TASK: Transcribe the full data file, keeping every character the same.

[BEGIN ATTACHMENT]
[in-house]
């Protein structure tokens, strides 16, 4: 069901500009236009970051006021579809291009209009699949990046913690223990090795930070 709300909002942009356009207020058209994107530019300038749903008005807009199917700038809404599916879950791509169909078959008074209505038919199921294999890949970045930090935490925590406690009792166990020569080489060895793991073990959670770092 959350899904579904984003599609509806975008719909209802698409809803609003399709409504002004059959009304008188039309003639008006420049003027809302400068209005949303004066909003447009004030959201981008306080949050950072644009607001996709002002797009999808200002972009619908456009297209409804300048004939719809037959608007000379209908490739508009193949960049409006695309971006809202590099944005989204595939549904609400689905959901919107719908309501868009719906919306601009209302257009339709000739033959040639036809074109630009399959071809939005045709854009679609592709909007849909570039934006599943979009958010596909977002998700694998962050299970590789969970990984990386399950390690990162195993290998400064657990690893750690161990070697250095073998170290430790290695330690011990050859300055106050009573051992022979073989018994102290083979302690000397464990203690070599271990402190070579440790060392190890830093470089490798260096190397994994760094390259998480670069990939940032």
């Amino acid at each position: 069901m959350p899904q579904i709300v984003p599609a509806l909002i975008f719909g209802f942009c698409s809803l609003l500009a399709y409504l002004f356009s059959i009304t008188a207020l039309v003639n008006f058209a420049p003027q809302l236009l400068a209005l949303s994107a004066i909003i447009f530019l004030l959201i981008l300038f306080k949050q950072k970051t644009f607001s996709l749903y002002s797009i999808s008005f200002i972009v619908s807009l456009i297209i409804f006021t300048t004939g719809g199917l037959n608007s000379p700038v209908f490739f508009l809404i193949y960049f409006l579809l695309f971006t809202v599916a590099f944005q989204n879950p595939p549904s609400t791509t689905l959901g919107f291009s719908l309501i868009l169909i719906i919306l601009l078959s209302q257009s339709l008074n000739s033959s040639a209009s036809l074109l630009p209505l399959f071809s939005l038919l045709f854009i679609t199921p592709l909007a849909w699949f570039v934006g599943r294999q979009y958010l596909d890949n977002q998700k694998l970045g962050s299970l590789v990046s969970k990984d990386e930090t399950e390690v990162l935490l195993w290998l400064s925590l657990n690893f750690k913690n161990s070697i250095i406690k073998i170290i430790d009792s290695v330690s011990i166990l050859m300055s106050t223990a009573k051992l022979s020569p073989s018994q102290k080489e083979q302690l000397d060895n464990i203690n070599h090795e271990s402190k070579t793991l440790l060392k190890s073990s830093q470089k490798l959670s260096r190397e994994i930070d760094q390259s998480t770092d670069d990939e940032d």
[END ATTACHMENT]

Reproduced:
[in-house]
């Protein structure tokens, strides 16, 4: 069901500009236009970051006021579809291009209009699949990046913690223990090795930070 709300909002942009356009207020058209994107530019300038749903008005807009199917700038809404599916879950791509169909078959008074209505038919199921294999890949970045930090935490925590406690009792166990020569080489060895793991073990959670770092 959350899904579904984003599609509806975008719909209802698409809803609003399709409504002004059959009304008188039309003639008006420049003027809302400068209005949303004066909003447009004030959201981008306080949050950072644009607001996709002002797009999808200002972009619908456009297209409804300048004939719809037959608007000379209908490739508009193949960049409006695309971006809202590099944005989204595939549904609400689905959901919107719908309501868009719906919306601009209302257009339709000739033959040639036809074109630009399959071809939005045709854009679609592709909007849909570039934006599943979009958010596909977002998700694998962050299970590789969970990984990386399950390690990162195993290998400064657990690893750690161990070697250095073998170290430790290695330690011990050859300055106050009573051992022979073989018994102290083979302690000397464990203690070599271990402190070579440790060392190890830093470089490798260096190397994994760094390259998480670069990939940032």
């Amino acid at each position: 069901m959350p899904q579904i709300v984003p599609a509806l909002i975008f719909g209802f942009c698409s809803l609003l500009a399709y409504l002004f356009s059959i009304t008188a207020l039309v003639n008006f058209a420049p003027q809302l236009l400068a209005l949303s994107a004066i909003i447009f530019l004030l959201i981008l300038f306080k949050q950072k970051t644009f607001s996709l749903y002002s797009i999808s008005f200002i972009v619908s807009l456009i297209i409804f006021t300048t004939g719809g199917l037959n608007s000379p700038v209908f490739f508009l809404i193949y960049f409006l579809l695309f971006t809202v599916a590099f944005q989204n879950p595939p549904s609400t791509t689905l959901g919107f291009s719908l309501i868009l169909i719906i919306l601009l078959s209302q257009s339709l008074n000739s033959s040639a209009s036809l074109l630009p209505l399959f071809s939005l038919l045709f854009i679609t199921p592709l909007a849909w699949f570039v934006g599943r294999q979009y958010l596909d890949n977002q998700k694998l970045g962050s299970l590789v990046s969970k990984d990386e930090t399950e390690v990162l935490l195993w290998l400064s925590l657990n690893f750690k913690n161990s070697i250095i406690k073998i170290i430790d009792s290695v330690s011990i166990l050859m300055s106050t223990a009573k051992l022979s020569p073989s018994q102290k080489e083979q302690l000397d060895n464990i203690n070599h090795e271990s402190k070579t793991l440790l060392k190890s073990s830093q470089k490798l959670s260096r190397e994994i930070d760094q390259s998480t770092d670069d990939e940032d």